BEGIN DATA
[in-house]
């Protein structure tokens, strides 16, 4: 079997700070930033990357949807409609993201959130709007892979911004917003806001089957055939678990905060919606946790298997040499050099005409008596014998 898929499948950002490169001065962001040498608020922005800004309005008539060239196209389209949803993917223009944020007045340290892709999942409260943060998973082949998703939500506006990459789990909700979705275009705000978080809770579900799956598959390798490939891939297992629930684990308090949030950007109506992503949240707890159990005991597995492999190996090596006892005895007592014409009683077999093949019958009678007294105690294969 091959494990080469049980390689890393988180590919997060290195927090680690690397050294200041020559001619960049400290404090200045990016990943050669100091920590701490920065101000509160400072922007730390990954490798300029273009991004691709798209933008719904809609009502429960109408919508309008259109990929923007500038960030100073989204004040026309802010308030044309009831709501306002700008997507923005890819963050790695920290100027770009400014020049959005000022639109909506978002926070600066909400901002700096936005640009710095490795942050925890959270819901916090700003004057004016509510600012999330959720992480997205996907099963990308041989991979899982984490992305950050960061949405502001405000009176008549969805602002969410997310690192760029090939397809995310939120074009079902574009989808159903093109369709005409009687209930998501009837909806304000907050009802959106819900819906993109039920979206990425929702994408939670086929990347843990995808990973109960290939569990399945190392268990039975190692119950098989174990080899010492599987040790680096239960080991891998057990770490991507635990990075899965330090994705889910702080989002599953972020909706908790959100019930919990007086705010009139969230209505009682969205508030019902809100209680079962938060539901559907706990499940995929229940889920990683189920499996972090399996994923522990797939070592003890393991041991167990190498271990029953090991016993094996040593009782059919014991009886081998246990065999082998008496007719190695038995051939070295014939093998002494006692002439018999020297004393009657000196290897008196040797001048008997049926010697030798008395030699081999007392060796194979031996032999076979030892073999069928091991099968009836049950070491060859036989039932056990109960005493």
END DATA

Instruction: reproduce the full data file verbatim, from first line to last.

[in-house]
């Protein structure tokens, strides 16, 4: 079997700070930033990357949807409609993201959130709007892979911004917003806001089957055939678990905060919606946790298997040499050099005409008596014998 898929499948950002490169001065962001040498608020922005800004309005008539060239196209389209949803993917223009944020007045340290892709999942409260943060998973082949998703939500506006990459789990909700979705275009705000978080809770579900799956598959390798490939891939297992629930684990308090949030950007109506992503949240707890159990005991597995492999190996090596006892005895007592014409009683077999093949019958009678007294105690294969 091959494990080469049980390689890393988180590919997060290195927090680690690397050294200041020559001619960049400290404090200045990016990943050669100091920590701490920065101000509160400072922007730390990954490798300029273009991004691709798209933008719904809609009502429960109408919508309008259109990929923007500038960030100073989204004040026309802010308030044309009831709501306002700008997507923005890819963050790695920290100027770009400014020049959005000022639109909506978002926070600066909400901002700096936005640009710095490795942050925890959270819901916090700003004057004016509510600012999330959720992480997205996907099963990308041989991979899982984490992305950050960061949405502001405000009176008549969805602002969410997310690192760029090939397809995310939120074009079902574009989808159903093109369709005409009687209930998501009837909806304000907050009802959106819900819906993109039920979206990425929702994408939670086929990347843990995808990973109960290939569990399945190392268990039975190692119950098989174990080899010492599987040790680096239960080991891998057990770490991507635990990075899965330090994705889910702080989002599953972020909706908790959100019930919990007086705010009139969230209505009682969205508030019902809100209680079962938060539901559907706990499940995929229940889920990683189920499996972090399996994923522990797939070592003890393991041991167990190498271990029953090991016993094996040593009782059919014991009886081998246990065999082998008496007719190695038995051939070295014939093998002494006692002439018999020297004393009657000196290897008196040797001048008997049926010697030798008395030699081999007392060796194979031996032999076979030892073999069928091991099968009836049950070491060859036989039932056990109960005493």